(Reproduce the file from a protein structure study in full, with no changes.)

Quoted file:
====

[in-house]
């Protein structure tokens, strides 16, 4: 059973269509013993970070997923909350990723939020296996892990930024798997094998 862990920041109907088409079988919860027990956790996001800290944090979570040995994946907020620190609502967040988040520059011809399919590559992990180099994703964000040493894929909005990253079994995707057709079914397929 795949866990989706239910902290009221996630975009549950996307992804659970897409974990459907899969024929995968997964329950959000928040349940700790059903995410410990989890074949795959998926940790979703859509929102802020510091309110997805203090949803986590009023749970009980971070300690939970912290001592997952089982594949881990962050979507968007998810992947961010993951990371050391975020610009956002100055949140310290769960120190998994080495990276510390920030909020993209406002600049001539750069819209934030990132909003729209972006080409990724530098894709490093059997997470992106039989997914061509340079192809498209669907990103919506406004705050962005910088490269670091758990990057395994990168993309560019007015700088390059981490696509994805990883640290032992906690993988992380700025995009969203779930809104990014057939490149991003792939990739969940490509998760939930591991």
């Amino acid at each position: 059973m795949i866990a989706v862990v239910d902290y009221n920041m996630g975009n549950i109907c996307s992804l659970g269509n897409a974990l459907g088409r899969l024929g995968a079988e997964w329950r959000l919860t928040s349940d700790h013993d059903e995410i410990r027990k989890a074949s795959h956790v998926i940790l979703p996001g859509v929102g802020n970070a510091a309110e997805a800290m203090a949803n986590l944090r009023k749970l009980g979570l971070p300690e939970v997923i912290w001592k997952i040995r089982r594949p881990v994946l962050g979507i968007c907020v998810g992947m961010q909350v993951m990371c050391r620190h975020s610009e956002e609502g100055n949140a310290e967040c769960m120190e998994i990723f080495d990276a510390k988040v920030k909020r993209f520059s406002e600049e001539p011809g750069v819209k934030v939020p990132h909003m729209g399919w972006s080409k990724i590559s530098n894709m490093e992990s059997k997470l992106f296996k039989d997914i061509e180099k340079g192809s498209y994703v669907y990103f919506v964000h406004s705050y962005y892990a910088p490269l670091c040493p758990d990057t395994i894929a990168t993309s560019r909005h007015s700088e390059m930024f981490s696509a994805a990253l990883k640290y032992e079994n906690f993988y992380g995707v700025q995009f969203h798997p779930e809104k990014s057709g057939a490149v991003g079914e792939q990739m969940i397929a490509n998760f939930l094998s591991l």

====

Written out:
[in-house]
């Protein structure tokens, strides 16, 4: 059973269509013993970070997923909350990723939020296996892990930024798997094998 862990920041109907088409079988919860027990956790996001800290944090979570040995994946907020620190609502967040988040520059011809399919590559992990180099994703964000040493894929909005990253079994995707057709079914397929 795949866990989706239910902290009221996630975009549950996307992804659970897409974990459907899969024929995968997964329950959000928040349940700790059903995410410990989890074949795959998926940790979703859509929102802020510091309110997805203090949803986590009023749970009980971070300690939970912290001592997952089982594949881990962050979507968007998810992947961010993951990371050391975020610009956002100055949140310290769960120190998994080495990276510390920030909020993209406002600049001539750069819209934030990132909003729209972006080409990724530098894709490093059997997470992106039989997914061509340079192809498209669907990103919506406004705050962005910088490269670091758990990057395994990168993309560019007015700088390059981490696509994805990883640290032992906690993988992380700025995009969203779930809104990014057939490149991003792939990739969940490509998760939930591991």
């Amino acid at each position: 059973m795949i866990a989706v862990v239910d902290y009221n920041m996630g975009n549950i109907c996307s992804l659970g269509n897409a974990l459907g088409r899969l024929g995968a079988e997964w329950r959000l919860t928040s349940d700790h013993d059903e995410i410990r027990k989890a074949s795959h956790v998926i940790l979703p996001g859509v929102g802020n970070a510091a309110e997805a800290m203090a949803n986590l944090r009023k749970l009980g979570l971070p300690e939970v997923i912290w001592k997952i040995r089982r594949p881990v994946l962050g979507i968007c907020v998810g992947m961010q909350v993951m990371c050391r620190h975020s610009e956002e609502g100055n949140a310290e967040c769960m120190e998994i990723f080495d990276a510390k988040v920030k909020r993209f520059s406002e600049e001539p011809g750069v819209k934030v939020p990132h909003m729209g399919w972006s080409k990724i590559s530098n894709m490093e992990s059997k997470l992106f296996k039989d997914i061509e180099k340079g192809s498209y994703v669907y990103f919506v964000h406004s705050y962005y892990a910088p490269l670091c040493p758990d990057t395994i894929a990168t993309s560019r909005h007015s700088e390059m930024f981490s696509a994805a990253l990883k640290y032992e079994n906690f993988y992380g995707v700025q995009f969203h798997p779930e809104k990014s057709g057939a490149v991003g079914e792939q990739m969940i397929a490509n998760f939930l094998s591991l």